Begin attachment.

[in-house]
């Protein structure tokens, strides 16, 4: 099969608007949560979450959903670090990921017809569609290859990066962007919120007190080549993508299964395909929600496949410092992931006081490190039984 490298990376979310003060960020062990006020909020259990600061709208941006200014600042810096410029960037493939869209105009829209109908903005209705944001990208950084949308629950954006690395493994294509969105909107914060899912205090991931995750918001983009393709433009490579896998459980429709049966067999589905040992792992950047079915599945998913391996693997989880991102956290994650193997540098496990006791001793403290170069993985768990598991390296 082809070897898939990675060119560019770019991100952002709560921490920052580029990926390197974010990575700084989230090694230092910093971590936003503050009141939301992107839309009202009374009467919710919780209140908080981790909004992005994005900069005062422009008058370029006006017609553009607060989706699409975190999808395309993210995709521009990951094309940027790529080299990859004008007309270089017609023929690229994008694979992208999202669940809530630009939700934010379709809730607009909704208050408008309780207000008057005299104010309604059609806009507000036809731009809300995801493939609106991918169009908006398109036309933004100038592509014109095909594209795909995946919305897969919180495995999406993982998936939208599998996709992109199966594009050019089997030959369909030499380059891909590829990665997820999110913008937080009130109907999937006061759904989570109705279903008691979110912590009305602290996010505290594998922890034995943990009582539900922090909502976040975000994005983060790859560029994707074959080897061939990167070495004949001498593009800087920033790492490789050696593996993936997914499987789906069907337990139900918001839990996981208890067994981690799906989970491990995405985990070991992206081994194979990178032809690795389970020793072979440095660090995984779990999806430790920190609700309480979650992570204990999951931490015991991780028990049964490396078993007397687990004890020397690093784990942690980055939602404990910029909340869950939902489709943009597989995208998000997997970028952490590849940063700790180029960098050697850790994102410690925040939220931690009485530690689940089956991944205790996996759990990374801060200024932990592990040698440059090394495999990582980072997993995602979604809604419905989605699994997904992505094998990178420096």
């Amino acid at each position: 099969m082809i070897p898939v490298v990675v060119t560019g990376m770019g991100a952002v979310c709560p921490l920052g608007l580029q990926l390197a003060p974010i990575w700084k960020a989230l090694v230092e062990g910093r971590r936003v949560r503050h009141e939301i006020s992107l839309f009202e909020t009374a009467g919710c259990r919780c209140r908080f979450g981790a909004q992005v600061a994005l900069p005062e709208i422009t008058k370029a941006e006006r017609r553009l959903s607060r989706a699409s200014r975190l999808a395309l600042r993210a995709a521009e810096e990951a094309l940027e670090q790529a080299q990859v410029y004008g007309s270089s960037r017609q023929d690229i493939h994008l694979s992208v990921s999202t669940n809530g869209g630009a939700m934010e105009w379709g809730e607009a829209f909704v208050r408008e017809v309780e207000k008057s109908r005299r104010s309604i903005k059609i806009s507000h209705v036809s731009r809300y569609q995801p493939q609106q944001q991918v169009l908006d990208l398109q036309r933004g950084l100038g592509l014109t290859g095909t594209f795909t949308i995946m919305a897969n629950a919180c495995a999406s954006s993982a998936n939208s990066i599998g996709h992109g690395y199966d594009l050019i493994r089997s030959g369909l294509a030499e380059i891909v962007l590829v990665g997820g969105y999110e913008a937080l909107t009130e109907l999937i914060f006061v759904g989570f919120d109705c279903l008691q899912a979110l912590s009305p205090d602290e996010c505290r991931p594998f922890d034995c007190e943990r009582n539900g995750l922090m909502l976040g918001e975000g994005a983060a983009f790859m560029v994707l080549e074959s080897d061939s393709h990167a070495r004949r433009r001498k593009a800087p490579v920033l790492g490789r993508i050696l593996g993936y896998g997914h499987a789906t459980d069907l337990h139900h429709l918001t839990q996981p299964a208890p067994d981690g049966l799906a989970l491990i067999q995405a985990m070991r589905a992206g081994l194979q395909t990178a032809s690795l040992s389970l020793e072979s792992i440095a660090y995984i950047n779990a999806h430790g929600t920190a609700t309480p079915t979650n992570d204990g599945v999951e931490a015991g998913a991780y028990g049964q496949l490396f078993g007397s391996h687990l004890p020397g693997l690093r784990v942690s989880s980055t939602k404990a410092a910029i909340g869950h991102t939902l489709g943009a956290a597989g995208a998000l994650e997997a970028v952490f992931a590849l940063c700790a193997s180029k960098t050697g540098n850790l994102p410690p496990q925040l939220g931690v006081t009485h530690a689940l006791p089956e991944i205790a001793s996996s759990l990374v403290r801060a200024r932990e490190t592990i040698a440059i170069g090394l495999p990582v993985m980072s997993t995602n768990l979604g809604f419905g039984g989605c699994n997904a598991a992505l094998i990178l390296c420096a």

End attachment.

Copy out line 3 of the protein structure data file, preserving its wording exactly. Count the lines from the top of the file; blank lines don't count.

């Amino acid at each position: 099969m082809i070897p898939v490298v990675v060119t560019g990376m770019g991100a952002v979310c709560p921490l920052g608007l580029q990926l390197a003060p974010i990575w700084k960020a989230l090694v230092e062990g910093r971590r936003v949560r503050h009141e939301i006020s992107l839309f009202e909020t009374a009467g919710c259990r919780c209140r908080f979450g981790a909004q992005v600061a994005l900069p005062e709208i422009t008058k370029a941006e006006r017609r553009l959903s607060r989706a699409s200014r975190l999808a395309l600042r993210a995709a521009e810096e990951a094309l940027e670090q790529a080299q990859v410029y004008g007309s270089s960037r017609q023929d690229i493939h994008l694979s992208v990921s999202t669940n809530g869209g630009a939700m934010e105009w379709g809730e607009a829209f909704v208050r408008e017809v309780e207000k008057s109908r005299r104010s309604i903005k059609i806009s507000h209705v036809s731009r809300y569609q995801p493939q609106q944001q991918v169009l908006d990208l398109q036309r933004g950084l100038g592509l014109t290859g095909t594209f795909t949308i995946m919305a897969n629950a919180c495995a999406s954006s993982a998936n939208s990066i599998g996709h992109g690395y199966d594009l050019i493994r089997s030959g369909l294509a030499e380059i891909v962007l590829v990665g997820g969105y999110e913008a937080l909107t009130e109907l999937i914060f006061v759904g989570f919120d109705c279903l008691q899912a979110l912590s009305p205090d602290e996010c505290r991931p594998f922890d034995c007190e943990r009582n539900g995750l922090m909502l976040g918001e975000g994005a983060a983009f790859m560029v994707l080549e074959s080897d061939s393709h990167a070495r004949r433009r001498k593009a800087p490579v920033l790492g490789r993508i050696l593996g993936y896998g997914h499987a789906t459980d069907l337990h139900h429709l918001t839990q996981p299964a208890p067994d981690g049966l799906a989970l491990i067999q995405a985990m070991r589905a992206g081994l194979q395909t990178a032809s690795l040992s389970l020793e072979s792992i440095a660090y995984i950047n779990a999806h430790g929600t920190a609700t309480p079915t979650n992570d204990g599945v999951e931490a015991g998913a991780y028990g049964q496949l490396f078993g007397s391996h687990l004890p020397g693997l690093r784990v942690s989880s980055t939602k404990a410092a910029i909340g869950h991102t939902l489709g943009a956290a597989g995208a998000l994650e997997a970028v952490f992931a590849l940063c700790a193997s180029k960098t050697g540098n850790l994102p410690p496990q925040l939220g931690v006081t009485h530690a689940l006791p089956e991944i205790a001793s996996s759990l990374v403290r801060a200024r932990e490190t592990i040698a440059i170069g090394l495999p990582v993985m980072s997993t995602n768990l979604g809604f419905g039984g989605c699994n997904a598991a992505l094998i990178l390296c420096a």